When I was young, we had one television and only five available channels. Now I have a cable package with roughly 100 TV channels, plus Internet, and phone service—and a hefty three-digit monthly bill.
I need the Internet and want the phone service, but do I really need all of these TV channels? My husband chose our cable package, but how did he weigh the cost vs. benefit decision? How has our bill increased since the beginning of the contract, and when does our contract come up for renewal? If you’re like me, you’re too busy to check. You’re on autopilot and that’s precisely what cable and satellite TV companies are banking on.
Prioritizing your Favorite Channels
If you’re serious about trimming your bill, find your cable or satellite expiration date, and give yourself a month before expiration to plan your next move. Audit which channels you watch most consistently. If you enjoy HBO’s special programming, put HBO on your “must-have” list. If you watch Lifetime and the History Channel fairly consistently, place them on your “like” list. And so on. The “must-have,” “like” and “don’t care” categories will help you weigh the price of keeping or deleting program offerings.
Cable vs. Satellite
Cable and satellite companies don’t make it easy to do an apples-to-apples comparison between each other. That’s why you need a sheet to compare price differences for similar services. I looked at AT&T U-Verse, XFINITY (Comcast) and WOW, three cable vendors serving Naperville, and I was unable to get meaningful price details on their websites. That’s no surprise, since websites don’t sell as well as a trained salesperson.
An acquaintance, who sells for several cable companies, says that sales representatives give accurate information, but she confides that there may be sins of omission. Consumers must know precisely what to ask.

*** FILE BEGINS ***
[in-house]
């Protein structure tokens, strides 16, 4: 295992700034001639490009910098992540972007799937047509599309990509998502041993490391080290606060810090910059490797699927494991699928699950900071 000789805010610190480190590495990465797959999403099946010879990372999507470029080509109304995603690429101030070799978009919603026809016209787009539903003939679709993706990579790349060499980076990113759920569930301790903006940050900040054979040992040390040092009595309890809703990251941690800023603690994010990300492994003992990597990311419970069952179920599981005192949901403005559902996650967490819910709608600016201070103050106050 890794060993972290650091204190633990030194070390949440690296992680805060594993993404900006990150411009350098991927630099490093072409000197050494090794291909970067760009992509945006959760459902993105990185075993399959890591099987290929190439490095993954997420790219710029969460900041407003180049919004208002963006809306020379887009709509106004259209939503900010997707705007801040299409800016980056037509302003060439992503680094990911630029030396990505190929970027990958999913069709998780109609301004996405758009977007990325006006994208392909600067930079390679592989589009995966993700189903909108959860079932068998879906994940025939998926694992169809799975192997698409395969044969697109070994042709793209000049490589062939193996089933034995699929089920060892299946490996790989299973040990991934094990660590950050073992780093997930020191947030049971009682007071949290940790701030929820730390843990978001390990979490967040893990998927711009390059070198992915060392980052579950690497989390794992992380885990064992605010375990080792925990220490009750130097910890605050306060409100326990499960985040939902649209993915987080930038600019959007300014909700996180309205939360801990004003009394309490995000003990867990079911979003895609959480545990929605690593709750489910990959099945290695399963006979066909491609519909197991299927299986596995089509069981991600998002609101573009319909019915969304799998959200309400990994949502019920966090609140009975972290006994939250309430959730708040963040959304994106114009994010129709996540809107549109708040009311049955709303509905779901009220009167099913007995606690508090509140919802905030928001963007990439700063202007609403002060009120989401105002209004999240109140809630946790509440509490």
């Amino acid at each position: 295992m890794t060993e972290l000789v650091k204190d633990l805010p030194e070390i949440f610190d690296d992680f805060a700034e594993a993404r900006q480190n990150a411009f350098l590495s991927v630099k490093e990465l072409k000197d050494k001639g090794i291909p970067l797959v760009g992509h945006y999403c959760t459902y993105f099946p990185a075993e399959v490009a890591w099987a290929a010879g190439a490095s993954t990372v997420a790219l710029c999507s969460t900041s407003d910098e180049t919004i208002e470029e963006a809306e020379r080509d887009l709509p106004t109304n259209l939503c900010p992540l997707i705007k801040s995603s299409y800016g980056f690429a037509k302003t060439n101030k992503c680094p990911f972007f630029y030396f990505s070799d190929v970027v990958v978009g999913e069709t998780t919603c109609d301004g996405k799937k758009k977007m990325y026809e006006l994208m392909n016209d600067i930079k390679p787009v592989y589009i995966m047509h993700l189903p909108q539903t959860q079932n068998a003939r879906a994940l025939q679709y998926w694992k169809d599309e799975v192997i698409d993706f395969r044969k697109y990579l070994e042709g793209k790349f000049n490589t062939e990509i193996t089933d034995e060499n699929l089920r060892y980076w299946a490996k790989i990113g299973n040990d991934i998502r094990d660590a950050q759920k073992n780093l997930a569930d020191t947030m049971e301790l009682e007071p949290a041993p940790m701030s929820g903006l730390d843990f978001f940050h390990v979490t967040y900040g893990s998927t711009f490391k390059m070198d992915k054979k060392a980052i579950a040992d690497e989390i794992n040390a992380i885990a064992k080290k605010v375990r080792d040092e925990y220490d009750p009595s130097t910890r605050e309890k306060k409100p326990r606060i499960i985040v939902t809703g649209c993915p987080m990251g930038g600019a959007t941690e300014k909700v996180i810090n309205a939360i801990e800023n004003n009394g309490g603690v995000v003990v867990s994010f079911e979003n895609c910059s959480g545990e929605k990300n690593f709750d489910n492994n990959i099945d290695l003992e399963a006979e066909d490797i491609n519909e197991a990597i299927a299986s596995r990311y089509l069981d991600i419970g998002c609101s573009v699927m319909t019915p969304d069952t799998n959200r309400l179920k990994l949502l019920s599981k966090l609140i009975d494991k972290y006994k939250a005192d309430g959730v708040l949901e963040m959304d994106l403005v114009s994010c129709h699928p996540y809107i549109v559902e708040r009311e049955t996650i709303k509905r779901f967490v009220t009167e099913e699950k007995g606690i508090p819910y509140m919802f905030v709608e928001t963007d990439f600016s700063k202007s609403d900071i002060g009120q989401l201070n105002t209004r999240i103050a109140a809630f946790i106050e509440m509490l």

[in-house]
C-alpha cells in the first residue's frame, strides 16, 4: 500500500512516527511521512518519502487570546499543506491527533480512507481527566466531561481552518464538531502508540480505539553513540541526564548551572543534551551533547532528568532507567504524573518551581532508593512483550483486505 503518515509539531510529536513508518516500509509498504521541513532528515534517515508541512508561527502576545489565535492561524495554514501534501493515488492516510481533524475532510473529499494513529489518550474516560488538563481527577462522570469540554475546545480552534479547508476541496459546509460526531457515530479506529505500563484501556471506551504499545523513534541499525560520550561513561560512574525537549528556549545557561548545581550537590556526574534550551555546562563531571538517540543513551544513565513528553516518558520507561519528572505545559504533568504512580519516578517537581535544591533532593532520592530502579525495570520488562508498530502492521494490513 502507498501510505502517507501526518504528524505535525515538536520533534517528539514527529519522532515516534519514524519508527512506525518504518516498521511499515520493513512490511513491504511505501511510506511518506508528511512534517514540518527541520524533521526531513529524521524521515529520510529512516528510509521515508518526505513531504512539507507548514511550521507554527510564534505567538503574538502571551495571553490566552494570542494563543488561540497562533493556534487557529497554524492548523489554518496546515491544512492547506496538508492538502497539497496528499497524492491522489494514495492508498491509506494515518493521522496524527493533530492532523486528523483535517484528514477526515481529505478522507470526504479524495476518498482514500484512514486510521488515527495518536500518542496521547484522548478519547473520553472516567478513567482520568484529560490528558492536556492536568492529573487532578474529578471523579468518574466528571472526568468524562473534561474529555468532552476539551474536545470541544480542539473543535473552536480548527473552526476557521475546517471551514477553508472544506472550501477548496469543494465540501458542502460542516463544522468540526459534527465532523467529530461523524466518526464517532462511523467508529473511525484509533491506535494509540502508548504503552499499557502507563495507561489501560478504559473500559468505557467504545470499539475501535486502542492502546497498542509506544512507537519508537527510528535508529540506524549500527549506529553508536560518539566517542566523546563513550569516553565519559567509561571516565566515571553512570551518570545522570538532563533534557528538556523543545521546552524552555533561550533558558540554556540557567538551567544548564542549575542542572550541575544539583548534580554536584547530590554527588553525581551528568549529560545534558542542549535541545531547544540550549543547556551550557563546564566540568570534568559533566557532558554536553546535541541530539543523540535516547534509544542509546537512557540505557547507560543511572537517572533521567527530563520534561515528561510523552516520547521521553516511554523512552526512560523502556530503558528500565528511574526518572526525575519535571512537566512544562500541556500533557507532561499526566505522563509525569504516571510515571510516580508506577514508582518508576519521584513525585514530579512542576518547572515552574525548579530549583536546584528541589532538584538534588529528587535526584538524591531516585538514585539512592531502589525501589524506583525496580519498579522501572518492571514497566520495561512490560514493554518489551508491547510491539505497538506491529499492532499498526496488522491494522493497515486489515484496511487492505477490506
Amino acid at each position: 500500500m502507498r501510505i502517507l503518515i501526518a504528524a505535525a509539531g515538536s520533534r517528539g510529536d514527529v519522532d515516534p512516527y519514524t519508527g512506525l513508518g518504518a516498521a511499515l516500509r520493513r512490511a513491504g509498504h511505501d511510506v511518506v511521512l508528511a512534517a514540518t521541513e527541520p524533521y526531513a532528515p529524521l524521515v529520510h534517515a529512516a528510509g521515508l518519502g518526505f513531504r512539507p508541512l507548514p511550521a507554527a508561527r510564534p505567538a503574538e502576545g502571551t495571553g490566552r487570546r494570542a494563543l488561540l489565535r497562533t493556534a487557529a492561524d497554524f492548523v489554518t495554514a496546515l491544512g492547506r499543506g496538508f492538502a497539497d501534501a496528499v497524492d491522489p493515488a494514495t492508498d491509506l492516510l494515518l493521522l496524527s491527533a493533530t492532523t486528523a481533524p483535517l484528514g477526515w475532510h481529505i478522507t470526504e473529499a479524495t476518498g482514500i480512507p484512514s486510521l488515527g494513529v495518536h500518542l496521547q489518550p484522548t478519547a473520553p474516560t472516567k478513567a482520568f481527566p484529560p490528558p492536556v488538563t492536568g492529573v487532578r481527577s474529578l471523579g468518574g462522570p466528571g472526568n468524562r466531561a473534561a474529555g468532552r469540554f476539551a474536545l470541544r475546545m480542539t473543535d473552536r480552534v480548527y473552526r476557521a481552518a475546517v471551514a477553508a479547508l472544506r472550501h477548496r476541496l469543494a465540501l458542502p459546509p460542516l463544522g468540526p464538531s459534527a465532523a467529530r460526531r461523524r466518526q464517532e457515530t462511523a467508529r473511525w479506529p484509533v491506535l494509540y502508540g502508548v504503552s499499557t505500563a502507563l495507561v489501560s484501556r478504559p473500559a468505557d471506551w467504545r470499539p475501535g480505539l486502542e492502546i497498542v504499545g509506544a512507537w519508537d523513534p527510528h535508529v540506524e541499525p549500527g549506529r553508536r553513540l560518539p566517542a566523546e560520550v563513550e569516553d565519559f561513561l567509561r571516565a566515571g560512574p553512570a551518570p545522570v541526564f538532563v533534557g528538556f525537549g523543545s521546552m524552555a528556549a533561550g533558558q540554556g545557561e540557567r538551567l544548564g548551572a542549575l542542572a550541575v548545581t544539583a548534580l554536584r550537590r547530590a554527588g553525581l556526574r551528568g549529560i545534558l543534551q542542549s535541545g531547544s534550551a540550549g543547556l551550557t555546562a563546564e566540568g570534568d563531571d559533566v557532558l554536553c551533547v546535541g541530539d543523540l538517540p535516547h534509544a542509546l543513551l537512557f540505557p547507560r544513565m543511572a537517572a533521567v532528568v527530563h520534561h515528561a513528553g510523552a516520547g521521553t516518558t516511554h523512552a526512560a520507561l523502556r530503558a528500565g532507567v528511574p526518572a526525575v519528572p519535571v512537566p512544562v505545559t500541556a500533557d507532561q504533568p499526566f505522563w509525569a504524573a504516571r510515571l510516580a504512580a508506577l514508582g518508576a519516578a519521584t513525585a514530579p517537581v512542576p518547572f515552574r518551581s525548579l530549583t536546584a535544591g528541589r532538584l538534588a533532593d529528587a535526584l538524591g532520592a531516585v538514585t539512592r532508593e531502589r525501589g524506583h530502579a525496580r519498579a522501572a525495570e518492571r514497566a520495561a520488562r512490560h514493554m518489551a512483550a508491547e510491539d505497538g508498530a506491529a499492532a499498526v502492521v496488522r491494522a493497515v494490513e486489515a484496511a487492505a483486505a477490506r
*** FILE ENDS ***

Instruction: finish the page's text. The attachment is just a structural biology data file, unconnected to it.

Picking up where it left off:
Questions to Ask:
Once you know what programming packages you’re interested in, and have quotes, ask the following questions:
- Are there any other costs outside of the quoted price for the package(s) you’re interested in? For example, does the cost include the equipment, start-up fees, additional cost for high-definition service? Some companies don’t mention the cost of equipment or special services, only the cost of programs. Demand to know all specifics before they appear on your bill.
- If you’re offered a special promotional price on XYX premium channel, how many months will that price be in effect? Does this service automatically continue if you don’t cancel it before the introductory period ends? What’s the monthly cost when the promotional period ends?
- Does your provider offer different programming for each TV? Most people don’t know that, for example, your kids’ basic cable programming in the basement can be very different from the high-def TV, movie-rich programming in the master bedroom. Those differences mean money.
- How much can you save by bundling your Internet, TV, and phone services? It’s usually substantial. However, don’t use the provider’s email address such as Mary@comcast.net. It’s harder to switch providers if you want to keep your email address.
- If you’re unhappy with your cable service, what is your providers money-back guarantee in the first 30/60/90 days? You’ll never know how reliable your cable service is until you’ve signed on the dotted line. Service quality can be random, even from house to house.
Helpful Cost-cutting Moves
If you are a good negotiator, try getting a deal with your cable service provider in mid-stream of your contract. Finally, check out cheap options through NetFlix and Hulu. Both services allow you to catch your favorite programs on your schedule and at a fraction of the monthly cost of cable or satellite TV.